Hundreds of climate protesters broke through police lines and blockaded a 48-square-kilometre open-cast lignite (soft coal) mine in western Germany late last month, drawing attention to the country’s continuing reliance on fossil fuels and the dire risk it poses to a remnant of the 12,000-year-old Hambach Forest.
“We still have hope. The door is still open to a future within the 1.5°C limit, but we will miss this last chance if we don’t act immediately,” said Sina Reisch, a spokesperson for Ende Gelände, the alliance that organized the blockade.
So “today, we set out with thousands of people towards a future without fossil fuels, without exploitation, and without this destructive quest for infinite economic growth.”
“It’s important to increase the pressure on the government,” added protester Selma Schubert. “The government doesn’t do enough against climate change.”
Local police “ordered the activists to leave the vast, open-pit Garzweiler mine in western Germany, citing life-threatening dangers,” the Associated Press reports. “The mine has been a focus of environmental protests in recent years because the operator, German utility company RWE, planned to cut down a forest to enlarge it.”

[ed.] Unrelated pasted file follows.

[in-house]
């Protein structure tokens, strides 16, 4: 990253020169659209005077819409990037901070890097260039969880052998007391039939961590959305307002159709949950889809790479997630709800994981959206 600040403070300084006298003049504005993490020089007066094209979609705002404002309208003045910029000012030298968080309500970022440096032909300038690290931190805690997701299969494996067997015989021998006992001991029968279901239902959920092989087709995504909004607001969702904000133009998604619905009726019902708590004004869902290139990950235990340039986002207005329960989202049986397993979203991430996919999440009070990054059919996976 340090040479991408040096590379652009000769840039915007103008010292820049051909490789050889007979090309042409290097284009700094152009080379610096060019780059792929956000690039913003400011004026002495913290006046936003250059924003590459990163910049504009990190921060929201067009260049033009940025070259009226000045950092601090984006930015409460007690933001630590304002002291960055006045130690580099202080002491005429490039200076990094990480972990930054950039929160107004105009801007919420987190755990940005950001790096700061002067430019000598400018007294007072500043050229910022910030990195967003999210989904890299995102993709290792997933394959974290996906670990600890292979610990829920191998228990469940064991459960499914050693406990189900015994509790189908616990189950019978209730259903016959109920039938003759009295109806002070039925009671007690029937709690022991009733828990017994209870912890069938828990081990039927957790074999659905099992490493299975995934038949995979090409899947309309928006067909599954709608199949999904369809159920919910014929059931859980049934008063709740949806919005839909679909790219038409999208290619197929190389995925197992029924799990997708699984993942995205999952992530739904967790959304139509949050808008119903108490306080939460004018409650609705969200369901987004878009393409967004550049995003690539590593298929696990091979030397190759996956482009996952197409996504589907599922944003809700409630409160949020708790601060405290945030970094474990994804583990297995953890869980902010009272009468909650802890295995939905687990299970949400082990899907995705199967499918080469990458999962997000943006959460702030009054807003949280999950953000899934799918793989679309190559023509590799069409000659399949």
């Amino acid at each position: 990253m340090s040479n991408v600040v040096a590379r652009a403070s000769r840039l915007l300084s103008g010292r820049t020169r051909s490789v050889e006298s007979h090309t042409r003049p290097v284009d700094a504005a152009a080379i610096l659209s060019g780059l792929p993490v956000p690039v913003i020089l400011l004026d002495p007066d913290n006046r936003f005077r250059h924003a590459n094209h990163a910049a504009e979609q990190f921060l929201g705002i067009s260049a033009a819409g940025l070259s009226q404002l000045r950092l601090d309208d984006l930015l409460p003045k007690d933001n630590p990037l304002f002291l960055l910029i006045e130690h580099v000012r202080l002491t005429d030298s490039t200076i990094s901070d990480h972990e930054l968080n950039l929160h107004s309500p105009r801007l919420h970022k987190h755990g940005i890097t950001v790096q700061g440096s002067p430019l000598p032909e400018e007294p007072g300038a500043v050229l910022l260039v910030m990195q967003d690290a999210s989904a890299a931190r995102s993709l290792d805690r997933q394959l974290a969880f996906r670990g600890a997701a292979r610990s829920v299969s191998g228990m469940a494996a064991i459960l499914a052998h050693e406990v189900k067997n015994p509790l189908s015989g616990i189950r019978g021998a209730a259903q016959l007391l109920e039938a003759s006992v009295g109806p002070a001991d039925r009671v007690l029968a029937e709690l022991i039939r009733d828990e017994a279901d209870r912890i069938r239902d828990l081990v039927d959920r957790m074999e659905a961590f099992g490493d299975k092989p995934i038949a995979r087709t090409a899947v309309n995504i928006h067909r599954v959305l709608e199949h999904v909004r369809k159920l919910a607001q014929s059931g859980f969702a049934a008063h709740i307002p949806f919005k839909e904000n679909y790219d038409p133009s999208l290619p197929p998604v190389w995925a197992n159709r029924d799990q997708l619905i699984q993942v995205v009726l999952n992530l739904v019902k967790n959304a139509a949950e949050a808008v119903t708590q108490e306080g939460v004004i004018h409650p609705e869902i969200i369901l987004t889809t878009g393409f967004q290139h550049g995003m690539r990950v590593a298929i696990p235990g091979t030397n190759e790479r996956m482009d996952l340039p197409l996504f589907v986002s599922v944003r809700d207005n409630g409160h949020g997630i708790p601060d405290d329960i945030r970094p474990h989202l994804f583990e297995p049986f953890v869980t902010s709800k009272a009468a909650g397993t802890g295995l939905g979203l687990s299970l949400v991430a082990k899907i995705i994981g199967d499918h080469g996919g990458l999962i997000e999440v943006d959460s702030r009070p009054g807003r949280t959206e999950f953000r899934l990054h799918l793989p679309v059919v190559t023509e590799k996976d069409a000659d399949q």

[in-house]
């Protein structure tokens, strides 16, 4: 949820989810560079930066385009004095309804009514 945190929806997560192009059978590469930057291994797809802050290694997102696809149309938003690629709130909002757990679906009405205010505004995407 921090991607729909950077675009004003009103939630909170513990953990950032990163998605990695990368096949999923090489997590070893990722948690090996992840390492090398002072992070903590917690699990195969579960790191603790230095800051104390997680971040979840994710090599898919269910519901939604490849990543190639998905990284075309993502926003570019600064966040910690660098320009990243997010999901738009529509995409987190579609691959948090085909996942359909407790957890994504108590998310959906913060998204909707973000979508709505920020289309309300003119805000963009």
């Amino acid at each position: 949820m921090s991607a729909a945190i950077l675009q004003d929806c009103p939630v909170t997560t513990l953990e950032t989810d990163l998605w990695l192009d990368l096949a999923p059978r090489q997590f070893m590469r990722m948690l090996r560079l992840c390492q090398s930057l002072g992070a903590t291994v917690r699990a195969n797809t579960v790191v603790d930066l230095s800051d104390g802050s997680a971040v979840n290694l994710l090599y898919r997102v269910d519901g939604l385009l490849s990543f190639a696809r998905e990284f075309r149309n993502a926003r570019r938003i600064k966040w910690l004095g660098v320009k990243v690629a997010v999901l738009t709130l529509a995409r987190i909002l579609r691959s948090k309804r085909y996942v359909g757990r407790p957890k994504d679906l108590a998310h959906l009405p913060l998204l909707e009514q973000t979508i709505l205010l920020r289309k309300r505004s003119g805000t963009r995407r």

The mine blockade “was among several demonstrations near the mine and adjacent power plants that attracted thousands of people to the village of Hochneukirch and surrounding Rhineland areas,” AP adds. “Earlier Saturday, dozens of protesters temporarily blocked railroad tracks used to transport coal. The vast majority of rallies and protests remained peaceful,” though there were initial reports of police injuries at Garzweiler.
Bund, a German environmental group, said more than 8,000 people took part in the protests.